• Miyares and Harrington, LLP

Flashback Friday: Lights, Action, Camera! In My Public Building? 

Editor’s Note: Please enjoy our guidance from the September 2019 issue concerning First Amendment Audit best practices.

There is a well-established right, protected by the First Amendment, to film government officials engaged in their duties in a public place. Glik v. Cunniffe, 655 F.3d 78, 82 (1st Cir. 2011). Pursuant to that right, you may soon have visitors appear at your Town or City Hall, or perhaps your public library, and begin videotaping throughout the space.  

The videographers call themselves “First Amendment Auditors.” They make and then post their videos on YouTube and seek to gain followers by recording confrontation that will get them views.  Sometimes, if an arrest occurs, they will return with other “Auditor” groups with the hope of provoking more confrontations. 

Courts generally recognize the ability of governments to regulate the time, place, and manner of constitutionally protected activity in traditional public fora and somewhat greater regulatory flexibility for designated or limited public fora.  E.g., Roman v. Trustees of Tufts College, 461 Mass. 707, 714 (2012). With respect to time, there is not much doubt that governments can limit the hours during which a public building is open to the public.  Nor is there much disagreement that only public places within government buildings can be accessed and videotaped.  But it is not always easy to define what constitutes a public place for determining what level of regulation of public activity is permitted.  There is not much case law on specific places within public buildings since most cases of videotaping involve police officers effectuating arrests, but a state trial court, in the course of dismissing a criminal charge against a photographer, accepted the hallway of a district court to be a public place. Finally, the right to regulate the manner of protected activity means that you may require that videotaping not interfere with the primary governmental nature and use of the building.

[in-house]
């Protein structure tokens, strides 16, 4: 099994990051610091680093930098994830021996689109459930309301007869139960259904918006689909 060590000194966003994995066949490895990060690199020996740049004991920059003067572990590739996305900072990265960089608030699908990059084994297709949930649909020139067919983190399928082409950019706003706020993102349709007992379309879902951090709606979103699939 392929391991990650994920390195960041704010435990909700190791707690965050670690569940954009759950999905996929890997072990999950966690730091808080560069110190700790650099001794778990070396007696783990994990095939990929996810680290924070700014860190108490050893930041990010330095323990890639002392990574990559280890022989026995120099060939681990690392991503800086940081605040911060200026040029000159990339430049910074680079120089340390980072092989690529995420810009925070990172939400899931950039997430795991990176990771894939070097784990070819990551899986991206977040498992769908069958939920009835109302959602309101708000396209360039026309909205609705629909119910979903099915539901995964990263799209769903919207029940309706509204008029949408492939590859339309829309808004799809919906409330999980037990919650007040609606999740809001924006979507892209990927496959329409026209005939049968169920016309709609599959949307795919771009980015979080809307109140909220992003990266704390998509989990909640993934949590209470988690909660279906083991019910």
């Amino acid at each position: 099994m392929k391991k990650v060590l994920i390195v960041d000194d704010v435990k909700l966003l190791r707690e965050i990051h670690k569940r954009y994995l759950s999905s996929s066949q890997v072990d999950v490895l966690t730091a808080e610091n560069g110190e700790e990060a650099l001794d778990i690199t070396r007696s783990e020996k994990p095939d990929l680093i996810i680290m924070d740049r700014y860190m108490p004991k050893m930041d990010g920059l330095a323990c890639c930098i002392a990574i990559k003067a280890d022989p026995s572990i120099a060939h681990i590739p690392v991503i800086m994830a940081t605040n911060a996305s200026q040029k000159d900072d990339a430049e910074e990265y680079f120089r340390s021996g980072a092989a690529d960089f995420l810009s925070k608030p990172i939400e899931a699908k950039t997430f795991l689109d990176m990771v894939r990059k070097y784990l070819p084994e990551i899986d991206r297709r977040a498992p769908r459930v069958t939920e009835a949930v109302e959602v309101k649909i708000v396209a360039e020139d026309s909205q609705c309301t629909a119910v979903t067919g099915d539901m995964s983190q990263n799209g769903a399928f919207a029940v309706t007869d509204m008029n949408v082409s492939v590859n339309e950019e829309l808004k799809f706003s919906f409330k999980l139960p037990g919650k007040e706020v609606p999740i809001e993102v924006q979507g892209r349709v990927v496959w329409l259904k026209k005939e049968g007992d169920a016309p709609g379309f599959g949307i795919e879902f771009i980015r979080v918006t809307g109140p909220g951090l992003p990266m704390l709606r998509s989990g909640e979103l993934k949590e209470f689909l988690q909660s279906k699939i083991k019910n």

So what can you do? Ideally you would want a designated person to greet the Auditors as soon as staff becomes aware that they are on site. The staff person would then guide the videographers to the public areas of the building. Employees can be advised that, if they are uncomfortable being videotaped, they can leave their desks until the videographers move on. You can secure or post non-public areas so that members of the public are lawfully excluded.  

In general, communities have had better luck dealing with these Auditors if they do so in a non-confrontational manner. You are less likely to have them return if they do not experience a dramatic exchange. 


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